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By Sydney Majoko

Writer


Prove that De Ruyter is a liar instead of asking him for names publicly

Siphoning R1 billion a month is no child’s play. That should be the easiest thing to do.


Minerals and Energy Minister Gwede Mantashe in December last year accused the André de Ruyter-led Eskom of “actively agitating for the overthrow of the state” by not dealing with the electricity crisis.

It is one thing for any member of government or even an ordinary citizen to accuse the CEO of an state-owned entity of committing a political act, but when a minister whose department is directly involved in the oversight of that power utility does it publicly, he is inviting the leadership of that enterprise into the political arena.

And this past week, De Ruyter entered that political arena with guns blazing. He repeated what everyone has been saying for years that the ANC, the ruling party, is responsible for South Africa’s crippling power crisis.

ALSO READ: De Ruyter’s controversial interview raises important questions, writes Busi Mavaso

But he knew that everyone knows that, so he put some meat on the bone by saying, on national television, that the culprits of the endemic corruption making it impossible to fix Eskom are in the country’s top leadership.

He explained how, when funding was secured at COP26, he was told he had to make it possible for “some people to eat”. In other words, top politicians asked the Eskom CEO to look the other way as money was siphoned out of Eskom.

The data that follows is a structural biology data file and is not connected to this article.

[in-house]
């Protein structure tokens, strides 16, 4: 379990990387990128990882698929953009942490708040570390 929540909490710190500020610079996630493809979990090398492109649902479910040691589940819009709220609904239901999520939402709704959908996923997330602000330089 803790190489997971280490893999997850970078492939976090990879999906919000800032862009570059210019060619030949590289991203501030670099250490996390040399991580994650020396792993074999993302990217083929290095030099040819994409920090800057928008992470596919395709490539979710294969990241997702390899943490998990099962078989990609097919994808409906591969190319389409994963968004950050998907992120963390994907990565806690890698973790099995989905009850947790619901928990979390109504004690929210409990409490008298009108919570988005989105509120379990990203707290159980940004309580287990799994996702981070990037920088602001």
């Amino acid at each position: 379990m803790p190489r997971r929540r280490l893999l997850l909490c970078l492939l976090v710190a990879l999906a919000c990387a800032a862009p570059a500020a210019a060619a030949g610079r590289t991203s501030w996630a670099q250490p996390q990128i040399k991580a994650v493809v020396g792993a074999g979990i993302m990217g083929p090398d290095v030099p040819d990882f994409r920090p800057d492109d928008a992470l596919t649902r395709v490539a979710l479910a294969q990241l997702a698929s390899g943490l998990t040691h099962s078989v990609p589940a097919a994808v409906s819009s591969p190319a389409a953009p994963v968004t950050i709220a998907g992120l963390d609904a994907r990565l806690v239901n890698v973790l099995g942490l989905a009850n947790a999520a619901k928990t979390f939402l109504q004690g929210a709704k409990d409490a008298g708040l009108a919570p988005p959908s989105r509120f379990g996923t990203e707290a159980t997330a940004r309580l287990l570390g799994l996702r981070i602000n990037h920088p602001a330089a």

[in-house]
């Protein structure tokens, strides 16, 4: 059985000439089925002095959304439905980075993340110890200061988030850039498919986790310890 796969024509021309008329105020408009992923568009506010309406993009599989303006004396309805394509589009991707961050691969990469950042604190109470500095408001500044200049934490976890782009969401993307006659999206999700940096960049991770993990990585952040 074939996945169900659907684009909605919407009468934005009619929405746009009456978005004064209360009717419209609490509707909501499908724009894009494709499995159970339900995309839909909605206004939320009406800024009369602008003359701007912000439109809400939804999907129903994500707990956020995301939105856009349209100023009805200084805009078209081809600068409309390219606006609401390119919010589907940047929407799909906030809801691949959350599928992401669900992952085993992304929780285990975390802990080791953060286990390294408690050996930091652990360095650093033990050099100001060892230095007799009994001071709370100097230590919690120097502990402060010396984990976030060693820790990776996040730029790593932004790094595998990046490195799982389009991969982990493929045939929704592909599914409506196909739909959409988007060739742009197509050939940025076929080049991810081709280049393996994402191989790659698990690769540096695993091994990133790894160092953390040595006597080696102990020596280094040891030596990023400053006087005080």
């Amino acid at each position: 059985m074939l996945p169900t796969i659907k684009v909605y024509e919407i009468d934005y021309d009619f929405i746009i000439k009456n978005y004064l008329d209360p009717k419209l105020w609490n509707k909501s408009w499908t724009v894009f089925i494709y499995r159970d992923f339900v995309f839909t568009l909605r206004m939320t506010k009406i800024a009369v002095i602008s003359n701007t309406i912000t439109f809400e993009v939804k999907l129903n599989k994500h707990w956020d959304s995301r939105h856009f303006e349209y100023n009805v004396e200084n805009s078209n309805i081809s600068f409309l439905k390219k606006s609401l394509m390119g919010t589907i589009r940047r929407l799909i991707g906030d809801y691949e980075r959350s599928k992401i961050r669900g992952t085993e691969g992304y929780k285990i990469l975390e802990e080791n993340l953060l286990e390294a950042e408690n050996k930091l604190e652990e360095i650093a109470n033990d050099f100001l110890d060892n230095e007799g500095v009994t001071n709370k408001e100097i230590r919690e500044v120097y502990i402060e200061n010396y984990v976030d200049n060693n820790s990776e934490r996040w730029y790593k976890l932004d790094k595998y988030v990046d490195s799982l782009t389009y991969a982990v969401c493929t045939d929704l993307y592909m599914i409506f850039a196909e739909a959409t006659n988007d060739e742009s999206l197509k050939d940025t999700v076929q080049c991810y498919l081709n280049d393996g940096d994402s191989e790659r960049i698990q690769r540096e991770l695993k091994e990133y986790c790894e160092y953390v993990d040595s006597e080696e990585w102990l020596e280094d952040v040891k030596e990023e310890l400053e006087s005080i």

His worst allegation by far is that up to R1 billion was being stolen from Eskom every single month. And the ruling party’s immediate response? The CEO of Eskom must not meddle in political affairs.

Fikile Mbalula, the general secretary of the ANC, called De Ruyter “opportunistic” and that he has a regressive political and ideological agenda. And yes, he advertises a “right-wing” ideology.

ALSO READ: DA lauds De Ruyter as a ‘national hero’ while EFF labels him ‘useless’

That is quite close to calling him a racist because in the South African political landscape right-wing politics are underpinned by racism.

All this name-calling, for what? For saying that he knows how Eskom and the South African economy are being crippled by the ruling party? It must be made clear that De Ruyter’s three years at Eskom did not achieve what he accepted the job for, which was to end the electricity blackouts.

So, maybe he does have an axe to grind and to protect his corporate reputation. But it would be foolish in the biggest way for him to go on national television to attack the ruling party with the most serious accusations to simply mask his failures, or explain them away.

The most telling part of the response by the ruling party to De Ruyter’s revelations was telling him to “give names and provide the evidence”.

ALSO READ: Fired Eskom chief executive De Ruyter ‘a victim of a mafia world’

This man has just said on national television that mafia-like syndicates are running the Eskom scams and the first response to those allegations are to shout at him to name the suspects? No wonder whistle-blowers do not come forward often enough, if an outgoing CEO can be publicly bullied like this for exposing graft, what of a middle-management employee without De Ruyter’s clout?

Instead of asking De Ruyter for names publicly, the president should immediately set out to check out the veracity of his claims.

Siphoning R1 billion a month is no child’s play. That should be the easiest thing to do.

Either prove that De Ruyter is a liar covering up for his failures as Eskom, or a genuinely concerned South African exposing what has got South Africa into the terrible position it is today.

If he is lying and it is proven, then they can throw the book at him. The thing is, if he is telling the truth, the best place to hide is in doing nothing about his allegations.

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